Legal & General America, a top player in the U.S. term life market, has found a secret passage into U.S. consumers’ wallets: selfies.
The Frederick, Maryland-based arm of Legal & General Group PLC set up the SelfieQuote.com website last summer. The site invites consumers to get a life insurance quote by submitting a self portrait.
Instead of hectoring visitors to the site about the need to protect their families, or showing gauzy stock photos of families created by a modeling agency, Legal & General America gives the following instructions: “Ensure your face is well lit, remove glasses, and push hair away from face.”
“Your selfie will be used to provide an estimate for life insurance based on an estimate of your age, gender and [body mass index],” the company tells the visitors.
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Legal & General America was already the second largest provider of U.S. term life insurance through the brokerage channel, with about 1.3 million term life policies in place. The company also sells a significant amount of universal life coverage in the United States.
The company is now boosting sales with two powerful psychological forces: Consumers’ interest in their own faces, and consumers’ interest in finding out what other people (or artificial intelligence systems) see in their faces.
Mark Holweger, the U.S. unit’s executive vice president for distribution and marketing, and Stephen Robinson, the vice president for partnerships, recently talked about how they see the U.S. term life market.
Here are five points Holweger and Robinson made during the interview.
1. Selling more term life insurance is simply the right thing to do.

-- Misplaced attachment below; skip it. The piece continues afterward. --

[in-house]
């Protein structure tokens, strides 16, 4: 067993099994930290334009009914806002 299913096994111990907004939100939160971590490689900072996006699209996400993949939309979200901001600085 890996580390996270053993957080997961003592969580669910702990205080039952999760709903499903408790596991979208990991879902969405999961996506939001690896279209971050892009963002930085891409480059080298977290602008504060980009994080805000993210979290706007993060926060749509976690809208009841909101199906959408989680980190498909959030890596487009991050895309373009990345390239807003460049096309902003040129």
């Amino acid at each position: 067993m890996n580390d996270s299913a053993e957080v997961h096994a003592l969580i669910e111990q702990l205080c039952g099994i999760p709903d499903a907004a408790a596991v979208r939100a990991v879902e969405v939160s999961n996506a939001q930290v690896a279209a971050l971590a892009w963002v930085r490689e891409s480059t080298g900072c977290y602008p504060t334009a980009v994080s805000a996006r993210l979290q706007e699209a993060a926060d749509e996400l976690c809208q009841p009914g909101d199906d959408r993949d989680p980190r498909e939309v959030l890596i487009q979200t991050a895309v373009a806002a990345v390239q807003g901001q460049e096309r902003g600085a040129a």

“There are a lot of people who are still unprotected,” Holweger said. “That doesn’t feel right.”
2. U.S. consumers may suffer, to some extent, from the lack of a tight connection between the U.S. life insurance sectors and other U.S. economic sectors.
Holweger has worked for Legal & General in the United Kingdom as well as in the United States.
In the United Kingdom, he said, mortgage brokers try to sell life insurance to just about everyone who gets a mortgage loan. As a result, about 80% of the life insurance sold in the United Kingdom is sold around the time that people get mortgage loans.
In the United States, Holweger said, mortgage lenders may encourage borrowers to get life insurance, but the mortgage broker is unlikely to be a licensed life insurance agent.
In too many cases, because the mortgage broker is not equipped to talk about life insurance, “the conversation isn’t happening,” Holweger said.
3. Insurance distributors and retailers have to earn the right to use “big data.”
“Customers are realizing the value of the data,” Holweger said. “We must not waste the data.”
Insurers have to find ways to use the data to make the experience of buying life insurance simpler and better, and they have to make sure that customers feel comfortable with how data resources are being used, Holweger said.
4. The best path toward optimal use of data may be to use less data.
One lesson from use of big data in the life insurance sales and underwriting process is that, in most cases, only a certain amount of the information obtained is actually useful, Holweger said.
One great way to use the data already collected is to reduce the number of questions new applicants have to answer when they seek coverage, he said.
5. Life insurance agents have a future.
Robinson said he believes automated systems will supplement and extend the work of agents, not replace agents.
“There’s a need for more agents, and there’s a need for younger agents,” Robinson said.
Banks, wirehouses and property-casualty insurance agencies are helping the traditional agencies attract younger agents into the distribution force, Robinson said.
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